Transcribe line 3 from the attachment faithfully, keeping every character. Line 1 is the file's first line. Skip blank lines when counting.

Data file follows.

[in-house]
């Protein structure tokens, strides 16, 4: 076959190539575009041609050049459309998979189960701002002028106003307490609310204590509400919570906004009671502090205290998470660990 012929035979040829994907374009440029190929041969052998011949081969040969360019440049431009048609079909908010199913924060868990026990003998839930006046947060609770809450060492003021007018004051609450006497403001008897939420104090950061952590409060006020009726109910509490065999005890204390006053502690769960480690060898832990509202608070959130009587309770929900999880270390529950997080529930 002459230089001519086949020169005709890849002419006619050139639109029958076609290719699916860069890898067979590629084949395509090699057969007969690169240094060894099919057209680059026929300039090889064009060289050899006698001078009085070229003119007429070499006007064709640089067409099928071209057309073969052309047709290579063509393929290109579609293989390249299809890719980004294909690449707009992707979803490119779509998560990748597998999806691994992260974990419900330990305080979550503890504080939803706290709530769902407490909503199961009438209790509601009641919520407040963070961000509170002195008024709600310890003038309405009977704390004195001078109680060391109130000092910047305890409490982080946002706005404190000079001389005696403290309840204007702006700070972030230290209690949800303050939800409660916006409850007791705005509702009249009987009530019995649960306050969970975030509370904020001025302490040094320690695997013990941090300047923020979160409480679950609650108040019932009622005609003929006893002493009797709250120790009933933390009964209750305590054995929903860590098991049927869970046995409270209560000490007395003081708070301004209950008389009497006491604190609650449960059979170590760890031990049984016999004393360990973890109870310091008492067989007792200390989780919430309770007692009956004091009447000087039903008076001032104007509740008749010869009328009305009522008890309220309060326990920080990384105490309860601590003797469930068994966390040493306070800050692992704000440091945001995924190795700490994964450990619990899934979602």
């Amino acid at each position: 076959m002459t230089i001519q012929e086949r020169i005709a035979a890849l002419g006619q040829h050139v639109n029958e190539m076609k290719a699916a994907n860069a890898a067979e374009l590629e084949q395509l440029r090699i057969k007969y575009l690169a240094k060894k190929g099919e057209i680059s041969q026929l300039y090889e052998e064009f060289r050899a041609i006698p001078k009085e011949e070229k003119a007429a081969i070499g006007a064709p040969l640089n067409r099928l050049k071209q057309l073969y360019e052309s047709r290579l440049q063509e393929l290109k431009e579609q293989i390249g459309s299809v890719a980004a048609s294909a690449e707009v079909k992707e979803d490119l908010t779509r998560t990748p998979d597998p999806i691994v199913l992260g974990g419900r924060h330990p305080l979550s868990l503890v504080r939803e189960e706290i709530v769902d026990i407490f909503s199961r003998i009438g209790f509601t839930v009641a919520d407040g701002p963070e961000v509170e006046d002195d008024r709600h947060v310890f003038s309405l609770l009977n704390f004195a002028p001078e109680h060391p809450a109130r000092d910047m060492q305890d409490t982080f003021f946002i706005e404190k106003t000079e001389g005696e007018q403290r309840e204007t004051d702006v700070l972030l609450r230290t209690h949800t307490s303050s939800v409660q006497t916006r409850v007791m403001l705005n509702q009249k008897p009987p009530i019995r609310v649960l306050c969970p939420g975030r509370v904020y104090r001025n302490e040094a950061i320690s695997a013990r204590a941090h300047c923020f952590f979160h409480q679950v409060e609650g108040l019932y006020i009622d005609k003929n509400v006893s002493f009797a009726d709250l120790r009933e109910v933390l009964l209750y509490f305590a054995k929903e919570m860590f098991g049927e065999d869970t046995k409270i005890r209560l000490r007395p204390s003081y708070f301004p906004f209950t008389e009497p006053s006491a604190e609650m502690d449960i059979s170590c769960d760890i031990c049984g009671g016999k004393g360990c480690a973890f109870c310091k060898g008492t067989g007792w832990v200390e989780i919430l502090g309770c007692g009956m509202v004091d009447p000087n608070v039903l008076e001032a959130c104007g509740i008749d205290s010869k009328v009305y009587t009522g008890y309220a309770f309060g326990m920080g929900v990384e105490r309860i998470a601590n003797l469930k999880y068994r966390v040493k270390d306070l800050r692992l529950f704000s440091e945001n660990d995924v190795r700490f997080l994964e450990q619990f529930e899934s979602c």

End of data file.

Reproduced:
């Amino acid at each position: 076959m002459t230089i001519q012929e086949r020169i005709a035979a890849l002419g006619q040829h050139v639109n029958e190539m076609k290719a699916a994907n860069a890898a067979e374009l590629e084949q395509l440029r090699i057969k007969y575009l690169a240094k060894k190929g099919e057209i680059s041969q026929l300039y090889e052998e064009f060289r050899a041609i006698p001078k009085e011949e070229k003119a007429a081969i070499g006007a064709p040969l640089n067409r099928l050049k071209q057309l073969y360019e052309s047709r290579l440049q063509e393929l290109k431009e579609q293989i390249g459309s299809v890719a980004a048609s294909a690449e707009v079909k992707e979803d490119l908010t779509r998560t990748p998979d597998p999806i691994v199913l992260g974990g419900r924060h330990p305080l979550s868990l503890v504080r939803e189960e706290i709530v769902d026990i407490f909503s199961r003998i009438g209790f509601t839930v009641a919520d407040g701002p963070e961000v509170e006046d002195d008024r709600h947060v310890f003038s309405l609770l009977n704390f004195a002028p001078e109680h060391p809450a109130r000092d910047m060492q305890d409490t982080f003021f946002i706005e404190k106003t000079e001389g005696e007018q403290r309840e204007t004051d702006v700070l972030l609450r230290t209690h949800t307490s303050s939800v409660q006497t916006r409850v007791m403001l705005n509702q009249k008897p009987p009530i019995r609310v649960l306050c969970p939420g975030r509370v904020y104090r001025n302490e040094a950061i320690s695997a013990r204590a941090h300047c923020f952590f979160h409480q679950v409060e609650g108040l019932y006020i009622d005609k003929n509400v006893s002493f009797a009726d709250l120790r009933e109910v933390l009964l209750y509490f305590a054995k929903e919570m860590f098991g049927e065999d869970t046995k409270i005890r209560l000490r007395p204390s003081y708070f301004p906004f209950t008389e009497p006053s006491a604190e609650m502690d449960i059979s170590c769960d760890i031990c049984g009671g016999k004393g360990c480690a973890f109870c310091k060898g008492t067989g007792w832990v200390e989780i919430l502090g309770c007692g009956m509202v004091d009447p000087n608070v039903l008076e001032a959130c104007g509740i008749d205290s010869k009328v009305y009587t009522g008890y309220a309770f309060g326990m920080g929900v990384e105490r309860i998470a601590n003797l469930k999880y068994r966390v040493k270390d306070l800050r692992l529950f704000s440091e945001n660990d995924v190795r700490f997080l994964e450990q619990f529930e899934s979602c």